ISSN 2398-2950      

FIV test


David Godfrey


  • Feline immunodeficiency virus (FIV) Feline immunodeficiency virus contains gag proteins (eg p24 or gp40).
  • Antibodies to these proteins can be detected by screening tests, usually enzyme linked immunosorbent assay (ELISA) Enzyme linked immunosorbent assay (ELISA), concentration immunoassay, (CITE) and rapid immunomigratory (RIM) tests.
  • Western blot tests and immunofluorescent antibody test (IFA) Indirect immunofluorescence can confirm screening test results.
  • Polymerase chain reaction (PCR) assays detect proviral DNA. These are somewhat specific to the particular FIV subtype and are most reliable in relation to subtype A. FIV subtype A is currently the only type found in the UK. Types A and B are found in continental Europe and types A, B and C in North America.
  • Testing is critical to diagnosis and control of FIV disease Feline immunodeficiency virus disease.


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  • ELISA Enzyme linked immunosorbent assay (ELISA), CITE and RIM - commercially available kits for use in practice laboratory as a screening test. Some are found in combination with a FeLV antigen test.
  • Western blot - confirmatory test.
  • IFA serology.
  • PCR for FIV provirus DNA.



  • Most available screening tests have a sensitivity in range 86 - 97%. False negatives are due to inadequate time for seroconversion, large viral load binding to all available antibody or immunodeficiency and diminished production of antibody during immunodeficiency.


  • There is high specificity but this does not necessarily denote a good positive predictive value. False positives are seen due to parallel positive reactions between test reagents and other factors (non-FIV-related) in the sample.

Predictive value

  • The predictive value of testing depends on the population being tested. False positive antibody screening tests occur (ELISA, CITE or RIM tests). These are particularly relevant when testing healthy animals or animals from a group unlikely to be FIV infected. In these situations then it may be that most positive tests are actually false positives and a minority are true positives. However, if testing a cat from a higher risk situation, eg one with signs of FIV-associated disease or with a known history of aggressive fighting a positive result on a screening test is likely to be a true positive (it should still be confirmed using a different methodology).
  • Presence of antibodies to FIV is strongly correlated with persistent infection, but is not diagnostic for clinical disease. Many FIV positive cats are not ill, many that are ill have another primary problem and the FIV infection has been found coincidentally.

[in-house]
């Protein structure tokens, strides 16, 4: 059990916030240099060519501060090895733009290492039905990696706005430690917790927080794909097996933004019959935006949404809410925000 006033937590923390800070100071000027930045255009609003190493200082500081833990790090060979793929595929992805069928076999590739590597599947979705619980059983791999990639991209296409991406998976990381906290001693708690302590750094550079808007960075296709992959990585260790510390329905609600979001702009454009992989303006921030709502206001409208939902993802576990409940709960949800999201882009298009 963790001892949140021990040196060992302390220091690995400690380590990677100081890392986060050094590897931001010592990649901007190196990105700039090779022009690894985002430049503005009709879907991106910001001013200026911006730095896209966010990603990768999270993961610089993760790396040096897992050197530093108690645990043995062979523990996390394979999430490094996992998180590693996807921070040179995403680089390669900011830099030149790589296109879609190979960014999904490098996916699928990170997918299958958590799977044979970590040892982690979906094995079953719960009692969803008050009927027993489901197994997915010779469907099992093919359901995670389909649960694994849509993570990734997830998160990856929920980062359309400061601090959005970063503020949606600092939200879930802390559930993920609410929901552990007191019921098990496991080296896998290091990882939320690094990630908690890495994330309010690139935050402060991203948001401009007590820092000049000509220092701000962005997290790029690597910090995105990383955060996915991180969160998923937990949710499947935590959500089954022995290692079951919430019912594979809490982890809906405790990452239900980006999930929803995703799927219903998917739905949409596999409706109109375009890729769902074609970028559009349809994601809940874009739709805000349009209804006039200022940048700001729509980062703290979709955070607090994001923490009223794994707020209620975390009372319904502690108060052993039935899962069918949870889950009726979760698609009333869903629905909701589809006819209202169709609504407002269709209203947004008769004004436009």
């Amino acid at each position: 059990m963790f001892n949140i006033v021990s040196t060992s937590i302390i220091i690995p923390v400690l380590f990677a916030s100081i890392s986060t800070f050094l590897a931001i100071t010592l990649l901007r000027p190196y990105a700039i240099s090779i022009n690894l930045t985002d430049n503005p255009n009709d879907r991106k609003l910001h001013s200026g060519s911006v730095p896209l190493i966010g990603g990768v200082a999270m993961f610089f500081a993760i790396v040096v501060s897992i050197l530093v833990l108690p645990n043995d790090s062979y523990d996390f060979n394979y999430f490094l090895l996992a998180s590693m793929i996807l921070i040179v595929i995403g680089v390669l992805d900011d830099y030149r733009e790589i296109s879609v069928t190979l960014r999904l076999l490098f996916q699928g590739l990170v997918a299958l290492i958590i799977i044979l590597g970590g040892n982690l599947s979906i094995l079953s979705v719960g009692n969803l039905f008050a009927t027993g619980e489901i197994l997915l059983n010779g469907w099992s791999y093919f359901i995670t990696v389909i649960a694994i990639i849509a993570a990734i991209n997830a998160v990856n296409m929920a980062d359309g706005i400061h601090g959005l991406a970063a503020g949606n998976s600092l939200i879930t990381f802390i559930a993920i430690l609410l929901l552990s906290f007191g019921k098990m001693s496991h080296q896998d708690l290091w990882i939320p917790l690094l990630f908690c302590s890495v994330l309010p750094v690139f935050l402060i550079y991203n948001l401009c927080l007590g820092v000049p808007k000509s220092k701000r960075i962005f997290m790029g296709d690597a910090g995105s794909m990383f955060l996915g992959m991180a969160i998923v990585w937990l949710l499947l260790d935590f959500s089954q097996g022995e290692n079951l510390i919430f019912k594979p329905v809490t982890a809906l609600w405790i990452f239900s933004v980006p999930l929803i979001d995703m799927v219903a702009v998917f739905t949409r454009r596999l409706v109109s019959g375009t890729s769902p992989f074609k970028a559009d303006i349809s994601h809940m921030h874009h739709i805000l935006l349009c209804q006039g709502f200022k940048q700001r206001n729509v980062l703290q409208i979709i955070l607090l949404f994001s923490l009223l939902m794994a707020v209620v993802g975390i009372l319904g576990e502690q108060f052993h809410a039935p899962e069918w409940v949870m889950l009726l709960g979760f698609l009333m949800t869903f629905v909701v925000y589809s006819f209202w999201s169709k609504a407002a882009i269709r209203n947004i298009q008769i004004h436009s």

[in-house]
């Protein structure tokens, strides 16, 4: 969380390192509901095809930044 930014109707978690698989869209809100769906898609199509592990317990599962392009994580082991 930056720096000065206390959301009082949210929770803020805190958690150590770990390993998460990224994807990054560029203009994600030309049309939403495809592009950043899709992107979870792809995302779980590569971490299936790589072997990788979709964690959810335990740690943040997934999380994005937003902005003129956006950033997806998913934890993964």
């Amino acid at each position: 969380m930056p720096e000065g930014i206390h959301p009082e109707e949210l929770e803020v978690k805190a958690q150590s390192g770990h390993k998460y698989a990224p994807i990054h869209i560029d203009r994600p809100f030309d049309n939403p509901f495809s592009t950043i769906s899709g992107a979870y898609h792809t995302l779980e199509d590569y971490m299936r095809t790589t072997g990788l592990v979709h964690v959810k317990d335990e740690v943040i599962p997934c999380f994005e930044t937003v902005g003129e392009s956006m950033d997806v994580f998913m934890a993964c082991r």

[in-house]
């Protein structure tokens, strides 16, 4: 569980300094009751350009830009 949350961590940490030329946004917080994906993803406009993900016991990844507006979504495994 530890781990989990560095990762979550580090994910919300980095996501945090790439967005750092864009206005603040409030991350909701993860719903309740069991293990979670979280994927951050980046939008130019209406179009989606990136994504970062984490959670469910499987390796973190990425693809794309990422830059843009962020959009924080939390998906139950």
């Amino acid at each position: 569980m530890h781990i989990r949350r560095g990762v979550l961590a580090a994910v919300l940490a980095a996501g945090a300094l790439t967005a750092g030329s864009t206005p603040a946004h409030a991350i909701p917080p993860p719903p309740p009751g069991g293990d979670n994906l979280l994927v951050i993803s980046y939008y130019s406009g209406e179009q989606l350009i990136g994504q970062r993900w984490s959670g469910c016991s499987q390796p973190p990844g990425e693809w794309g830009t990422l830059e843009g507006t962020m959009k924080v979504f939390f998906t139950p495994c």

When interpreting result take into account likelihood of cat having disease.All positive results from a screening test (ELISA, CITE or RIM) and any unexpected negative result should be followed up using a confirmatory test - IFA, PCR (in the UK) or Western Blot.

Result Data

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Further Reading


Refereed papers

  • Recent references from VetMedResource and PubMed.
  • Hosie M J, Addie D, Belak S et al (2009) Feline immunodeficiency. ABCD guidelines on prevention and management. J Feline Med Surg 11, 575-584 PubMed.
  • Hartmann K, Greissmayr P, Schulz B et al (2007) Quality of different in-clinic test systems for feline immunodeficiency virus and feline leukaemia virus infection. J Feline Med Surg 9, 439-445 PubMed.
  • Hartmann K, Werner R M, Egberink H & Jarrett O (2001) Comparison of 6 in-house tests for the rapid diagnosis of feline immunodeficiency and feline leukaemia virus infections. Vet Rec 149, 317-320.
  • Hosie M J et al (1998) DNA vaccination affords significant protection against feline immunodeficiency virus infection without inducing detectable antiviral antibodies. J Virol 72 (9), 7310-7319.
  • Robinson A et al (1998) Comparison of a rapid immunomigration test and ELISA for FIV antibody and FeLV antigen testing in cats. Vet Rec 142 (18), 491-492.
  • Troy G C et al (1996) Proficiency testing of selected antigen and antibody tests for use in dogs and cats. JAVMA 209 (5), 914-917.
  • Barr M C (1996) FIV, FeLV and FIPV: interpretation and misinterpretation of serological test results. Semin Vet Med Surg (Small Anim) 11 (3), 144-153.
  • Sibille P et al (1995) Comparison of serological tests for the diagnosis of feline immunodeficiency virus infection of cats. Vet Microbiol 45 (2-3), 259-267.


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